Traditionalists are regurgitating their Cheerios at the idea that a division championship would be so devalued, some would say desecrated. A division title should mean something is the oft-recited retort.

It does. It means you get to make the playoffs, even when you're a lousy team.

What does a division championship really mean in today's NFL? It means you beat out three of the other 31 teams. Congratulations.

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The NFL has set up four-team divisions too small to fail, even when the teams in them do.

The league went to the current playoff format, which has four four-team divisions in each conference and two wild-card entries, in 2002. From 1990 to 2001, each conference had three divisions and three wild-card berths.

The playoff expansion for 2015 is really a playoff correction, restoring access for a third wild-card team.

ESPN's Mike Sando crunched the numbers on playoff expansion. He found the average win total of the additional playoff team in each conference from 2002 to 2013 would be 9.1 wins. The average win total for the lowest-seeded division winners in each conference over that same time period was 9.6.

From 2008 to 2013, Sando found that the first teams out of the playoffs and the worst division winners averaged an identical 9.2 wins per season.

That's proof that some deserving teams are being left out of the playoffs on the basis of semi-random, semi-accurate geographical groupings.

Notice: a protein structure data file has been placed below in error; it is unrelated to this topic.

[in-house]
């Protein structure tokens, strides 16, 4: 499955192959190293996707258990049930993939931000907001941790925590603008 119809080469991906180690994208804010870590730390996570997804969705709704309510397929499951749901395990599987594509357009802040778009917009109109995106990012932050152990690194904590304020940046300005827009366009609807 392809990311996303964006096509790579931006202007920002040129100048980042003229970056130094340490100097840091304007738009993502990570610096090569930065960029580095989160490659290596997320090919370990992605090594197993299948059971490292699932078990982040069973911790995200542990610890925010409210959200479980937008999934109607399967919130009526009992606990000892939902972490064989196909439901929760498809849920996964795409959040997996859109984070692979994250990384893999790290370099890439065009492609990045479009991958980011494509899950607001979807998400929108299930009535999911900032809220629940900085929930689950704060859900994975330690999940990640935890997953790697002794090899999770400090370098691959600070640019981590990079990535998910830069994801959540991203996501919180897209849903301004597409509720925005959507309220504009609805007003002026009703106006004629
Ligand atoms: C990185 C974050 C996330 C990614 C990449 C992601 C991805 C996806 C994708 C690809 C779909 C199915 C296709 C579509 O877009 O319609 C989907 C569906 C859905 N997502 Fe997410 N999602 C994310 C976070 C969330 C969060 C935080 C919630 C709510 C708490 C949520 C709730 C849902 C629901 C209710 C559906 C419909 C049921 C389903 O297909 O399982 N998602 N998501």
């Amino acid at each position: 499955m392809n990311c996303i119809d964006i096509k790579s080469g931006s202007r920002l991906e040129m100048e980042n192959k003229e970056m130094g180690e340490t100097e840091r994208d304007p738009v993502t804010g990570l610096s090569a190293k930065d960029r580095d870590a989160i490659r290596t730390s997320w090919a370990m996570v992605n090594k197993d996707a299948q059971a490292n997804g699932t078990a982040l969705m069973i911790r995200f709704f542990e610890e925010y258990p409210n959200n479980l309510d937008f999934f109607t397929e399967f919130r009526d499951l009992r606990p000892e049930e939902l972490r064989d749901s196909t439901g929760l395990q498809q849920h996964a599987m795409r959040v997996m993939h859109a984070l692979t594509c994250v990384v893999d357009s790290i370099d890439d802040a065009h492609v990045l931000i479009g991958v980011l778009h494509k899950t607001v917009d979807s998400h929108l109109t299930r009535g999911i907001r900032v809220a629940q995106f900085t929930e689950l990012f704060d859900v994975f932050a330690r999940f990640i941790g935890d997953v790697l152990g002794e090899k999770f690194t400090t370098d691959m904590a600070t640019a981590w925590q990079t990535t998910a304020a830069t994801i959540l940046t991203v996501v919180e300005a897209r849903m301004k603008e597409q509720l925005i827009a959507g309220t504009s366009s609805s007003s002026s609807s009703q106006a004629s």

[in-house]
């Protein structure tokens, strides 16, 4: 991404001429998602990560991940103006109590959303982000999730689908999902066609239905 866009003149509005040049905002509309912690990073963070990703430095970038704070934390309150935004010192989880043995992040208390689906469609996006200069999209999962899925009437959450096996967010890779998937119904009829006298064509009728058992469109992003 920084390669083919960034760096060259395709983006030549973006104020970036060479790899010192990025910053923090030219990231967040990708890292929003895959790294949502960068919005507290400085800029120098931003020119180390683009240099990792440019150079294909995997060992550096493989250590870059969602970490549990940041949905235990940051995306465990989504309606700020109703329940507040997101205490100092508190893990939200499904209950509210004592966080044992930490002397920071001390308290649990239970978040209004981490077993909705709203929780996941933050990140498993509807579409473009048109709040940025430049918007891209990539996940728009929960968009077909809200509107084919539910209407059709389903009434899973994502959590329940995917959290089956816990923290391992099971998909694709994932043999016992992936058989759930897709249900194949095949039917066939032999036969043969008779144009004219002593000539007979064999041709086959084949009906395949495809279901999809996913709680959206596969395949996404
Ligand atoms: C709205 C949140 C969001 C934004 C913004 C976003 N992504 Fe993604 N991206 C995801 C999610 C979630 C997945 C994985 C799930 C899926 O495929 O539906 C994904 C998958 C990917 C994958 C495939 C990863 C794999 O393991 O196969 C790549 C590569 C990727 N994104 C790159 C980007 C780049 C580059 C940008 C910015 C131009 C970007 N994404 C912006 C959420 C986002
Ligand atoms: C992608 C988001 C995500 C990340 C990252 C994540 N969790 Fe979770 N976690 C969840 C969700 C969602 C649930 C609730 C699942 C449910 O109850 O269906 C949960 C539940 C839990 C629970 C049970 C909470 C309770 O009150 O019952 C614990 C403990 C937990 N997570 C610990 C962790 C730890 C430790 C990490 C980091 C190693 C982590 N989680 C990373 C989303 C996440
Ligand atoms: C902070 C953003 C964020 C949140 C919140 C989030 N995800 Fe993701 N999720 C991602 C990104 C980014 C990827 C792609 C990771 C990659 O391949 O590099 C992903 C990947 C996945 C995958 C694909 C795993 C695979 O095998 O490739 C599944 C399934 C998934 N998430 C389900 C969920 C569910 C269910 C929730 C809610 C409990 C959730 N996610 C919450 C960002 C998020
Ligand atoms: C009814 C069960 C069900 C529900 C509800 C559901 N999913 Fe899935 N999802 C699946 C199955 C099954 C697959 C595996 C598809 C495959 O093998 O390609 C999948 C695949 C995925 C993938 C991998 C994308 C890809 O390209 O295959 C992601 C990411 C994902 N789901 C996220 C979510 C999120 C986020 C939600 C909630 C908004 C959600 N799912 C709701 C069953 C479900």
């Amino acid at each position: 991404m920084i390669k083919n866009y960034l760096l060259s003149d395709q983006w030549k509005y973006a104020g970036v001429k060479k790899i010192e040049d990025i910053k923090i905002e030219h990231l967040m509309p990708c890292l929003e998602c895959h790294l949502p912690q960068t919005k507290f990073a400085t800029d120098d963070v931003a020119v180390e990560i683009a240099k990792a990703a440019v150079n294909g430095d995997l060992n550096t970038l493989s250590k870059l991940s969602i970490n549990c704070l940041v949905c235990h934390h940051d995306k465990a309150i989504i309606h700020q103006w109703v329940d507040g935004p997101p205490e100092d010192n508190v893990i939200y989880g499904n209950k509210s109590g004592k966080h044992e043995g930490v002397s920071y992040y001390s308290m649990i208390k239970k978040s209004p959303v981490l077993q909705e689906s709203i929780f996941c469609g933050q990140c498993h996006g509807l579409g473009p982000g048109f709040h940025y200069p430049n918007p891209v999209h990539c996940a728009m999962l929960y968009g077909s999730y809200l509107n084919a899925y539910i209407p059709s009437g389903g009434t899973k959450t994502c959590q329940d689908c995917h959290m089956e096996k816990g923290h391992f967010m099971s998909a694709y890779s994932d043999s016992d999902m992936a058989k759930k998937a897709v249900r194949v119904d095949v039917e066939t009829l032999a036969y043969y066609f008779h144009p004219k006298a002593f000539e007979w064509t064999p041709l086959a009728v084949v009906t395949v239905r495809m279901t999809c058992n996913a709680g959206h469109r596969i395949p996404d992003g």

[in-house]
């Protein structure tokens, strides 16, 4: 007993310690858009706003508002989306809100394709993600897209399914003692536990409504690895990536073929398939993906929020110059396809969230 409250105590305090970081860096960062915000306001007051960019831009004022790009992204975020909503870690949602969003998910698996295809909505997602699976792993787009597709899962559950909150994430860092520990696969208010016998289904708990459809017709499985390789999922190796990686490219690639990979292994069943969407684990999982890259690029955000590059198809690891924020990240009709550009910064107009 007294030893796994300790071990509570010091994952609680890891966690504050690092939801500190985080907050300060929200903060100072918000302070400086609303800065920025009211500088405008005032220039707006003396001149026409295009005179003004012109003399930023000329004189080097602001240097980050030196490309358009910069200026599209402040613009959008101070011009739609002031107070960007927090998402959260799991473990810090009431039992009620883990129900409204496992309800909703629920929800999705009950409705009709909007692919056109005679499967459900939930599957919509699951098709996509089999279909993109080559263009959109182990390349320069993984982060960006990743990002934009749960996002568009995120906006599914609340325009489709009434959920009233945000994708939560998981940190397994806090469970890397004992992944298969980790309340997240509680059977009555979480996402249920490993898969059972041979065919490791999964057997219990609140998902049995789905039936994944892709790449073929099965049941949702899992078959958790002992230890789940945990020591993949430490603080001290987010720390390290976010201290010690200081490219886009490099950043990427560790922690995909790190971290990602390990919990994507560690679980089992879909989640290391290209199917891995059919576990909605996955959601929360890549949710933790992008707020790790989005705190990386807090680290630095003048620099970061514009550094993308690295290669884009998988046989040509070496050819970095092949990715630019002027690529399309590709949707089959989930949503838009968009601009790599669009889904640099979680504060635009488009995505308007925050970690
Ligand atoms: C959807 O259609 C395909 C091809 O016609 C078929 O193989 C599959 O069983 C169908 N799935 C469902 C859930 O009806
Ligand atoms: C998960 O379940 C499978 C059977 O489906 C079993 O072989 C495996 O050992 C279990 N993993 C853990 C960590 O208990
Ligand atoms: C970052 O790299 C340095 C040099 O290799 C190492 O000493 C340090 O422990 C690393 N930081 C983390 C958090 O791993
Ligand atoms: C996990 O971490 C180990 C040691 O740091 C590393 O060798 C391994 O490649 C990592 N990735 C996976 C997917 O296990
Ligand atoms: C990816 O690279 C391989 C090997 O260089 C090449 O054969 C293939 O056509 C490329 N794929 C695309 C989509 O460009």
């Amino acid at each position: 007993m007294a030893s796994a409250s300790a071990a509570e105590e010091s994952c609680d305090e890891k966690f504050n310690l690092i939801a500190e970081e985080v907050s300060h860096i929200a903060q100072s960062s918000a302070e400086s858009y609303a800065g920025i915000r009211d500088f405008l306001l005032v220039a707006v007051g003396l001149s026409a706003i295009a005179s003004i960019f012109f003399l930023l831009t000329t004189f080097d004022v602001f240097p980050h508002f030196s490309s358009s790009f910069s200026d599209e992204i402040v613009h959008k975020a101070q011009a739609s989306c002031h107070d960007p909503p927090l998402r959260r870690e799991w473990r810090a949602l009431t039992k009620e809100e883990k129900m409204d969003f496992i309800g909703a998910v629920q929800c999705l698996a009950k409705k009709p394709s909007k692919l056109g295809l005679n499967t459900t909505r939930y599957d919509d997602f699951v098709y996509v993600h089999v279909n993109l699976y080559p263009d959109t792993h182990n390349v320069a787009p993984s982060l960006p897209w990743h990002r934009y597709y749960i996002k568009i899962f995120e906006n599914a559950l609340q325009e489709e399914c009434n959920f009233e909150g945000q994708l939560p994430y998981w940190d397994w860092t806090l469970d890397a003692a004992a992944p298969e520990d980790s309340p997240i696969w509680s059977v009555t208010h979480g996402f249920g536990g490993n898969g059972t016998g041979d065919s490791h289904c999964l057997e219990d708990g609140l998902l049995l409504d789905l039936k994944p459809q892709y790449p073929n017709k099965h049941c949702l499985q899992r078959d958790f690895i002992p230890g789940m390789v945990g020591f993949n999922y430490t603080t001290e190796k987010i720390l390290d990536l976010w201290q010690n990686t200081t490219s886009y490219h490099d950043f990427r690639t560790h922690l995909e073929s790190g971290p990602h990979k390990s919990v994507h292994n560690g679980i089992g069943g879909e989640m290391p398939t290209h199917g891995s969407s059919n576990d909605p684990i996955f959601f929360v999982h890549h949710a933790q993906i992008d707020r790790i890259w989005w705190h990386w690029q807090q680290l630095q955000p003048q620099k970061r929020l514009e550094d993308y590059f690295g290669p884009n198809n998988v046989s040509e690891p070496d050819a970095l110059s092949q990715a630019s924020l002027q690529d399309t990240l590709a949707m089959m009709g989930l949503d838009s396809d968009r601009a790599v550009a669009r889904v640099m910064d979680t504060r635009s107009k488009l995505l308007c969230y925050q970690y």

Not having the right teams in the postseason waters down the playoffs more than having additional teams.

Even with a move to 14 teams, the NFL isn't handing out playoff berths as participation trophies. Fewer than half the 32 teams would make the postseason. In the everybody-in-the-playoff-pool NBA and NHL more than half the league makes the playoffs.

This year, the seventh team in the AFC is guaranteed to have at least nine wins. The same goes for the NFC, where the 9-6 Philadelphia Eagles can only look on in envy as their avian brethren in Atlanta play for a playoff berth.

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It's tough to advocate for the playoff worthiness of an (Off the) Mark Sanchez-quarterbacked team. If anyone questions whether Rex Ryan can coach in the NFL, look at the fact he went to two AFC title games with Sanchez. Even offensive savant Chip Kelly can't save Sanchez.

But fading Philadelphia's three-game losing streak is nothing compared to the sinkholes in the résumés of the Falcons and Panthers.

The Panthers had a six-game losing streak this season and went seven consecutive games without a win. The Falcons had a five-game losing streak and haven't been above .500 since September.

Teams with losing streaks like that make the NBA playoffs, not the NFL ones.

Bigger really is better if the NFL wants to fix its playoff format.

Christopher L. Gasper is a Globe columnist. He can be reached at cgasper@globe.com.